We’re now in the weird little space between Christmas and New Year’s – sort of the holidays and sort of not. It’s a time of transition, a change in the way we look at the world. Christmas is about the story we tell one another. New Year’s is about the story we tell ourselves.
One of the stories many of us tell ourselves, year after year, is that we are riddled with flaws.
We make a long list of New Year’s resolutions, trying to reroute ourselves in all the places we’ve gone astray. Get in better shape. Connect with old friends. Save more money. Watch less TV.
If you really get going, it’s easy to end up with two or three dozen resolutions. That’s like learning to juggle with chainsaws. It’s better for all concerned if you start small.
In some ways, trying to follow all those resolutions is not as bad as making a long list in the first place. That’s because the list makes you see yourself as someone whose life needs a major overhaul.
It’s probably more likely that you’re not cutting yourself any slack.
Most of us are decent people, trying to do the best we can. That’s a useful thing to remember as we walk through this increasingly divided world. But it’s also a useful thing to remember about yourself.
Yes, you can look back on the past year and see all the places you fell short. Some of them you can learn from and work to change. But a lot, I suspect, were the product of tough decisions, or circumstance, or simple bad luck. They weren’t a judgment on your character. They were just the byproducts of a sometimes unfair world.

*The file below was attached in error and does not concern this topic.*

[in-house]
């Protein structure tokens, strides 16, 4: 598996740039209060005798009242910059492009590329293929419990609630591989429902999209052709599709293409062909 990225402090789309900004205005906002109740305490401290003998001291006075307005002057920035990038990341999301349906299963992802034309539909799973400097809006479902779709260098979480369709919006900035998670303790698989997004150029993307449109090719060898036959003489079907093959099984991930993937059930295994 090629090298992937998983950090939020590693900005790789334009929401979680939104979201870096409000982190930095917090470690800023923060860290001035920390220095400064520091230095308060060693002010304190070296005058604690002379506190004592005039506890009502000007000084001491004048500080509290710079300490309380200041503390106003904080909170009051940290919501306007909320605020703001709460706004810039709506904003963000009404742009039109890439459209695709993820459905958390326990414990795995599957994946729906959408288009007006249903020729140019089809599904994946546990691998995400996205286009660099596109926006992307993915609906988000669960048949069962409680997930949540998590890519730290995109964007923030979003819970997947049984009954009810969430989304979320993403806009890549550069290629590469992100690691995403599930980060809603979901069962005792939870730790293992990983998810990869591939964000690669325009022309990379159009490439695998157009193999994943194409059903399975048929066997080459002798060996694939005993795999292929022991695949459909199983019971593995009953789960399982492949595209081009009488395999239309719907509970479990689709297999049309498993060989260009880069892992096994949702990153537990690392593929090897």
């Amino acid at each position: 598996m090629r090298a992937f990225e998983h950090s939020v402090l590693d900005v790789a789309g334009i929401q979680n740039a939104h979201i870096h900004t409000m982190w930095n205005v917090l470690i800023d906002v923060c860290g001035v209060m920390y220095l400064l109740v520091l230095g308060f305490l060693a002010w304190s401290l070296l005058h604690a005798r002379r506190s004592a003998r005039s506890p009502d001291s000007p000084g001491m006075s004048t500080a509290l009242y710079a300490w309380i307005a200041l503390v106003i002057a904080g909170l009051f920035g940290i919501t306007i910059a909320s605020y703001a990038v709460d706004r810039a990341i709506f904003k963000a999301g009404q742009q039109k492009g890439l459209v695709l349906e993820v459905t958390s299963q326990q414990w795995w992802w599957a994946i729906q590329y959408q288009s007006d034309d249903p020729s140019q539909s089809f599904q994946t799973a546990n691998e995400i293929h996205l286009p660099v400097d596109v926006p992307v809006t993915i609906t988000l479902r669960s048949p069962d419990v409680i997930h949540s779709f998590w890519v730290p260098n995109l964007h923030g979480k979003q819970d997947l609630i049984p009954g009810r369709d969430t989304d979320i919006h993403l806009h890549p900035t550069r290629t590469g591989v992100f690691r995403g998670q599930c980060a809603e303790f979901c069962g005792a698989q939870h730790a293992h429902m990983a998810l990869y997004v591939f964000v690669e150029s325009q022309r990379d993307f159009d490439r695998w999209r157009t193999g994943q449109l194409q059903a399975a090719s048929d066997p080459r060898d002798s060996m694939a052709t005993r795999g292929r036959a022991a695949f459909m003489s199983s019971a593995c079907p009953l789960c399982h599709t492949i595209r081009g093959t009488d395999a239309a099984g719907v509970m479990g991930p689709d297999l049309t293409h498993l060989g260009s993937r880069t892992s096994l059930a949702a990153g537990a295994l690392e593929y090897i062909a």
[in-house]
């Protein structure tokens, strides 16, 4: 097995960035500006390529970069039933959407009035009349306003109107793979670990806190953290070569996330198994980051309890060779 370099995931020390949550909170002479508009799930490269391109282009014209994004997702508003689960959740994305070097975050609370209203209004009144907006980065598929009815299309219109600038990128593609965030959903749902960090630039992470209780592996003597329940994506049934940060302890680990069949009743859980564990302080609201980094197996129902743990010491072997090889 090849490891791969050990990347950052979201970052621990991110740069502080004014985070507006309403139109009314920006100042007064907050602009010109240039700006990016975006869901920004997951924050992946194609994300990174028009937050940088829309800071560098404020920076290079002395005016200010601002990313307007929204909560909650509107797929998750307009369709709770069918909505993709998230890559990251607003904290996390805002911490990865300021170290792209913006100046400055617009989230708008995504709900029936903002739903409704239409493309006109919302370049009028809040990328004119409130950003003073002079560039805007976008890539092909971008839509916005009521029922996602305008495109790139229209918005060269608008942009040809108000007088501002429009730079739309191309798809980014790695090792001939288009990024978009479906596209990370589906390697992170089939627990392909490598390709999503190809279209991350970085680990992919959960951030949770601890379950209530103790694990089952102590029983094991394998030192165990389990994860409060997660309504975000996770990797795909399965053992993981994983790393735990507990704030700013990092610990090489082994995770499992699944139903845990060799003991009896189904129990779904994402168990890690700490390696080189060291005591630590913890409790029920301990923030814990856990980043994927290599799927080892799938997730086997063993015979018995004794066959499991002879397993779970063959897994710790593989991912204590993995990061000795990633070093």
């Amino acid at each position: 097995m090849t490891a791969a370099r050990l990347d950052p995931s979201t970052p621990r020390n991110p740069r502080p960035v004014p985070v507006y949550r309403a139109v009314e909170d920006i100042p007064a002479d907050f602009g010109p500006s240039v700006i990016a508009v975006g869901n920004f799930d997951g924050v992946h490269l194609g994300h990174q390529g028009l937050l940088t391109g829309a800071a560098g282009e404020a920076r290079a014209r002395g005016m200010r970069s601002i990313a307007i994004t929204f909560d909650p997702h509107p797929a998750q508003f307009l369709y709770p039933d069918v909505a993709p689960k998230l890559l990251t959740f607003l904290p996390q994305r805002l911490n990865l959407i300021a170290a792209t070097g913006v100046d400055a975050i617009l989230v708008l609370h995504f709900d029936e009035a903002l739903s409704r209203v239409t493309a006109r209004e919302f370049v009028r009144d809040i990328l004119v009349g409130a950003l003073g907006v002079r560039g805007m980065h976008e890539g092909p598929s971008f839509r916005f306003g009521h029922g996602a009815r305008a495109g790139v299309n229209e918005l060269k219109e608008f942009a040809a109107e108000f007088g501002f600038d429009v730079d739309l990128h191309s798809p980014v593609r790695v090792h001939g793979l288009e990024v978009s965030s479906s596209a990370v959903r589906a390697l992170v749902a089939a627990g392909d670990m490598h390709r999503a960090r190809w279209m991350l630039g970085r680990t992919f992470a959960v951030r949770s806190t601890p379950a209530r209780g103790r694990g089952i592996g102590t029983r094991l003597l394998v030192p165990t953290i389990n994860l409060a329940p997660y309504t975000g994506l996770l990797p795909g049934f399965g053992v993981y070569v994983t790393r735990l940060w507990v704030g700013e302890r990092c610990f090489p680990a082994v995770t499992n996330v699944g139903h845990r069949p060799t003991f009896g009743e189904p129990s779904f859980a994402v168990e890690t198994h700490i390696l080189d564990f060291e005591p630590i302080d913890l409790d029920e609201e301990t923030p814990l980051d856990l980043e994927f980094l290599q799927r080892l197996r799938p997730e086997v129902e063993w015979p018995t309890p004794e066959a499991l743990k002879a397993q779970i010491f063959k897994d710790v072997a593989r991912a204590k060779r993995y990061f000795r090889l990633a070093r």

There are only three or four resolutions most of us ever need. Be kind to others, even when it’s hard. Give a little more than you have to, whether it’s the tip at a restaurant or a donation to your favorite charity. Tell the people you love that you love them.
And maybe, this coming year, resolve to give yourself a break now and then. For some of you, that might be the hardest resolution to keep. But it’ll make the other ones a lot easier to follow.
Tommy Tomlinson’s On My Mind column normally runs every Monday on WFAE and WFAE.org. It represents his opinion, not the opinion of WFAE. You can respond to this column in the comments section below. You can also email Tommy at email@example.com.